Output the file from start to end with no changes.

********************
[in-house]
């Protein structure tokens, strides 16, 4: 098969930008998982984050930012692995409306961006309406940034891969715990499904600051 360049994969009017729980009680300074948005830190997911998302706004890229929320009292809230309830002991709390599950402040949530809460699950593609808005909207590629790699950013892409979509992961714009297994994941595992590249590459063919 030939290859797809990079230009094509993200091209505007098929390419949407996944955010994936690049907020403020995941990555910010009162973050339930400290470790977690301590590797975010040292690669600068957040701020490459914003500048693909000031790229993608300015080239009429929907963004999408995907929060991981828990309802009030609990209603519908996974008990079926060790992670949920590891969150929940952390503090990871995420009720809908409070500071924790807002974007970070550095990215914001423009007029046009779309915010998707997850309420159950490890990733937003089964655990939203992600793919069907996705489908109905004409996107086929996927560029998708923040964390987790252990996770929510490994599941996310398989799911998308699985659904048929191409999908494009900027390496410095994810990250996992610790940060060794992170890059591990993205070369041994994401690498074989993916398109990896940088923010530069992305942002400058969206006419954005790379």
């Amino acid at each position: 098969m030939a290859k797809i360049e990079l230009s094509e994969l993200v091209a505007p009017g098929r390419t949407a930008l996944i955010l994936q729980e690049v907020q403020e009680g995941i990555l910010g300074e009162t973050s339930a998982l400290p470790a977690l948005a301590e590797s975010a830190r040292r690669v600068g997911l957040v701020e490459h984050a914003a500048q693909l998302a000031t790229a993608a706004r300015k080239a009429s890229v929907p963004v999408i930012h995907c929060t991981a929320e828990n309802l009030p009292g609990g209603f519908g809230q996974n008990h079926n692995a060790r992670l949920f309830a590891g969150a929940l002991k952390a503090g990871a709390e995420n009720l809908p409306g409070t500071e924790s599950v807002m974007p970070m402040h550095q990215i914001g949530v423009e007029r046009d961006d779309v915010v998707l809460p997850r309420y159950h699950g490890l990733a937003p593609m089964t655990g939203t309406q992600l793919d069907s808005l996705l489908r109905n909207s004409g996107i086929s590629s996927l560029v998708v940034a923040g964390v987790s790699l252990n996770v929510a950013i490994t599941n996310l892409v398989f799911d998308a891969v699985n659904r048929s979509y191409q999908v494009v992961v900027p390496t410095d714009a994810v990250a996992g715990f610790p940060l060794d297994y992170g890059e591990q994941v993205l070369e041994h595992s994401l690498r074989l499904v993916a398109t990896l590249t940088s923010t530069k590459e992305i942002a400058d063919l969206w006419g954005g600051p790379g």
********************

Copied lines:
[in-house]
């Protein structure tokens, strides 16, 4: 098969930008998982984050930012692995409306961006309406940034891969715990499904600051 360049994969009017729980009680300074948005830190997911998302706004890229929320009292809230309830002991709390599950402040949530809460699950593609808005909207590629790699950013892409979509992961714009297994994941595992590249590459063919 030939290859797809990079230009094509993200091209505007098929390419949407996944955010994936690049907020403020995941990555910010009162973050339930400290470790977690301590590797975010040292690669600068957040701020490459914003500048693909000031790229993608300015080239009429929907963004999408995907929060991981828990309802009030609990209603519908996974008990079926060790992670949920590891969150929940952390503090990871995420009720809908409070500071924790807002974007970070550095990215914001423009007029046009779309915010998707997850309420159950490890990733937003089964655990939203992600793919069907996705489908109905004409996107086929996927560029998708923040964390987790252990996770929510490994599941996310398989799911998308699985659904048929191409999908494009900027390496410095994810990250996992610790940060060794992170890059591990993205070369041994994401690498074989993916398109990896940088923010530069992305942002400058969206006419954005790379």
């Amino acid at each position: 098969m030939a290859k797809i360049e990079l230009s094509e994969l993200v091209a505007p009017g098929r390419t949407a930008l996944i955010l994936q729980e690049v907020q403020e009680g995941i990555l910010g300074e009162t973050s339930a998982l400290p470790a977690l948005a301590e590797s975010a830190r040292r690669v600068g997911l957040v701020e490459h984050a914003a500048q693909l998302a000031t790229a993608a706004r300015k080239a009429s890229v929907p963004v999408i930012h995907c929060t991981a929320e828990n309802l009030p009292g609990g209603f519908g809230q996974n008990h079926n692995a060790r992670l949920f309830a590891g969150a929940l002991k952390a503090g990871a709390e995420n009720l809908p409306g409070t500071e924790s599950v807002m974007p970070m402040h550095q990215i914001g949530v423009e007029r046009d961006d779309v915010v998707l809460p997850r309420y159950h699950g490890l990733a937003p593609m089964t655990g939203t309406q992600l793919d069907s808005l996705l489908r109905n909207s004409g996107i086929s590629s996927l560029v998708v940034a923040g964390v987790s790699l252990n996770v929510a950013i490994t599941n996310l892409v398989f799911d998308a891969v699985n659904r048929s979509y191409q999908v494009v992961v900027p390496t410095d714009a994810v990250a996992g715990f610790p940060l060794d297994y992170g890059e591990q994941v993205l070369e041994h595992s994401l690498r074989l499904v993916a398109t990896l590249t940088s923010t530069k590459e992305i942002a400058d063919l969206w006419g954005g600051p790379g």